Yet, devastating as that would be, it wasn’t the most immediate political uncertainty weighing on Bernanke’s mind. Europe’s leaders, led by a recalcitrant Angela Merkel in Germany, have so far refused to deal with the flaws in their monetary union that were exposed by the collapse of government and housing debt bubbles in Portugal, Italy, Ireland, Greece and Spain – the so-called PIIGS. Whenever he was asked to explain why the Fed had reduced its economic forecast from two months ago, Bernanke immediately referred to the impact that Europe’s woes were having on U.S. businesses, especially exporters.
He admitted there was nothing the U.S. central bank could do to expedite the political solutions needed to put Europe on the path to recovery. He specifically ruled out purchasing European bonds, something the Fed can do legally. Unmentioned was the likelihood such a move would set off a firestorm of opposition from conservative critics on Capitol Hill who think the Fed has already done far too much bond buying in its efforts to keep interest rates low.
The Europeans “have adequate resources,” he said. “They are committed to addressing these problems. Keeping the European trading bloc together is crucial to the economies of those countries.”
It’s not as if the Fed has exhausted its capacity to aid the U.S. economy with a more expansive monetary policy. Yesterday it extended Operation Twist, where the Fed exchanges short-term bonds in its portfolio for longer maturity assets as a way of further lowering long-term interest rates.
But it could also embark on a third round of so-called quantitative easing (QE3), where it purchases financial assets from banks and other private corporations. The hope there is that those institutions will use the new liquidity to make more job-creating loans and investments. With unemployment stuck above 8 percent and projected to remain there through the end of this year, the Fed’s mandate to work toward full employment would certainly seem to justify more aggressive action now.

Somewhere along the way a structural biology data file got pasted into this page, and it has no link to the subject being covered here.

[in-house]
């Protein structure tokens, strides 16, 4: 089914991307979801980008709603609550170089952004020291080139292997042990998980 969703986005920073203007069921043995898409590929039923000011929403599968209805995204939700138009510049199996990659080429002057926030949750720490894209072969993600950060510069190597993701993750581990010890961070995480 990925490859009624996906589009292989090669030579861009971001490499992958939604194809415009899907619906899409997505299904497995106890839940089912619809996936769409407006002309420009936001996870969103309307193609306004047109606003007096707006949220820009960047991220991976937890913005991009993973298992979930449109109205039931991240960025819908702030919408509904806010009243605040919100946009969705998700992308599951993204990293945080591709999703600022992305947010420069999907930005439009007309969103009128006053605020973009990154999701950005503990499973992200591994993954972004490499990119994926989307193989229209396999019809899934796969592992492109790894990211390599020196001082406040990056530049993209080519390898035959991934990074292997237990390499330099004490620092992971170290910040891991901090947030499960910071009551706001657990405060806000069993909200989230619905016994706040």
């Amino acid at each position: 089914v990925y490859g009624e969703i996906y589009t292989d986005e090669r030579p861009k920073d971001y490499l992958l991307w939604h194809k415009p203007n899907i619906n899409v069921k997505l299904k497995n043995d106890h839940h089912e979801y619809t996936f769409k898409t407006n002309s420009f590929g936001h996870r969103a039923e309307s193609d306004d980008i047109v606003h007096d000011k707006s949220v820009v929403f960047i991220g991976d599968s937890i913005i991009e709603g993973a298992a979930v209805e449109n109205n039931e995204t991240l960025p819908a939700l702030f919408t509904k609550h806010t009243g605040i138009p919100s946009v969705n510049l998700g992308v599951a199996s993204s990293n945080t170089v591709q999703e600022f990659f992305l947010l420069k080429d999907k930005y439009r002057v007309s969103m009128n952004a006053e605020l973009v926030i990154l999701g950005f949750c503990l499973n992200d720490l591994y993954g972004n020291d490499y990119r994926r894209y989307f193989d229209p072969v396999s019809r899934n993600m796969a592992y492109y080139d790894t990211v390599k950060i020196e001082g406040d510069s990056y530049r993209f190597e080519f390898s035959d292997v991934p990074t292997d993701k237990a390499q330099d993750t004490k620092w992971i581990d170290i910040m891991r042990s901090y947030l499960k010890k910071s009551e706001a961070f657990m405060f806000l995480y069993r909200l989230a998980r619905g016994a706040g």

But the reality is that this last major arrow in the Fed’s quiver must be held in reserve in case political gridlock creates chaos on either side of the Atlantic. The U.S. circus won’t get underway until after the election since a divided Congress has no incentive to tackle an issue whose resolution might alienate their political bases while muting the differences between President Obama and Republican challenger Mitt Romney.
The European fireworks, on the other hand, could begin as early as the June 28-29 summit in Brussels. The crowded agenda for that meeting includes dealing with the immediate crises in Greece and Spain and launching the larger project of coordinating fiscal policies and forging continent-wide banking regulations, which are crucial to making the monetary union work. If Europe’s leaders fail to show progress, the eurozone could begin to unravel and financial markets across the globe could nosedive.
“There’s a lot of work to be done,” Bernanke said. “We’re hoping European policymakers take the steps” needed to restore growth. But “we’re prepared to protect the economy if the situation gets worse.”